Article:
The Physician-Patient Privilege in Wrongful Death Actions

In wrongful death actions, the issue of the physician-patient privilege, which protects the privacy of a decedent’s medical records, often arises. The general rule is that unless the patient/decedent waives the privilege, a physician is not allowed to disclose any information acquired in attending to the patient in a professional capacity. Without this evidence, however, the case can be hard to prove. With an experienced attorney on your side, you can be assured of gathering and presenting the best evidence available for proving your case.

The fact that the patient is deceased does not necessarily waive the privilege or make it absolute. Some state laws provide that the decedent’s personal representative, surviving spouse, or next of kin may waive the physician-patient privilege for the decedent. Nonetheless, the principle is still disputed by physicians and hospitals that do not want to give copies of their records to attorneys. Some states’ public health laws require the disclosure of medical records only to doctors and hospitals, and do not expressly provide for disclosure to attorneys. Stating that one is seeking to obtain records in contemplation of litigation is often sufficient to make the patient’s (and hence the plaintiff’s) right to the records absolute. Typically, a personal representative must be appointed before a decedent’s medical records can be obtained.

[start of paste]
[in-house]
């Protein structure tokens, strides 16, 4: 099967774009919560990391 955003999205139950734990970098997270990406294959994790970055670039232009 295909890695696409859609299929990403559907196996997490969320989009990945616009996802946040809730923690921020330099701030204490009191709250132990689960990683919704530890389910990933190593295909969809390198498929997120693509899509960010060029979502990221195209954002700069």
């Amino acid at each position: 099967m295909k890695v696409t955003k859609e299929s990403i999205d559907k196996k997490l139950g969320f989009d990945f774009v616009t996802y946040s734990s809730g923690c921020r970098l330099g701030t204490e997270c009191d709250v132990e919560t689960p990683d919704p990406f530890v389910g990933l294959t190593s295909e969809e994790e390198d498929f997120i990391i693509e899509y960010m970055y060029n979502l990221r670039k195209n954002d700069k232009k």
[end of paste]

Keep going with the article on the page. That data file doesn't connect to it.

Thus, the act of bringing a wrongful death action may indeed result in the physician/patient privilege being waived by operation of law, especially if the patient/decedent’s prior health is at issue. In such cases, the physician must provide the documentation requested, except information that would tend to “disgrace the memory of the decedent.”

In addition, a patient’s privilege is waived regarding all medical treatment related to an action when the plaintiff commences the action for negligence or personal injury. Often, a decedent’s family may recover for the decedent’s personal injuries, like pain and suffering, experienced prior to the decedent’s death. So, in a combined wrongful death-personal injury case, the privilege would be waived. Consult an experienced attorney today to determine how to best present your case and recover all damages to which you are legally entitled.

DISCLAIMER: This site and any information contained herein are intended for informational purposes only and should not be construed as legal advice. Seek competent legal counsel for advice on any legal matter.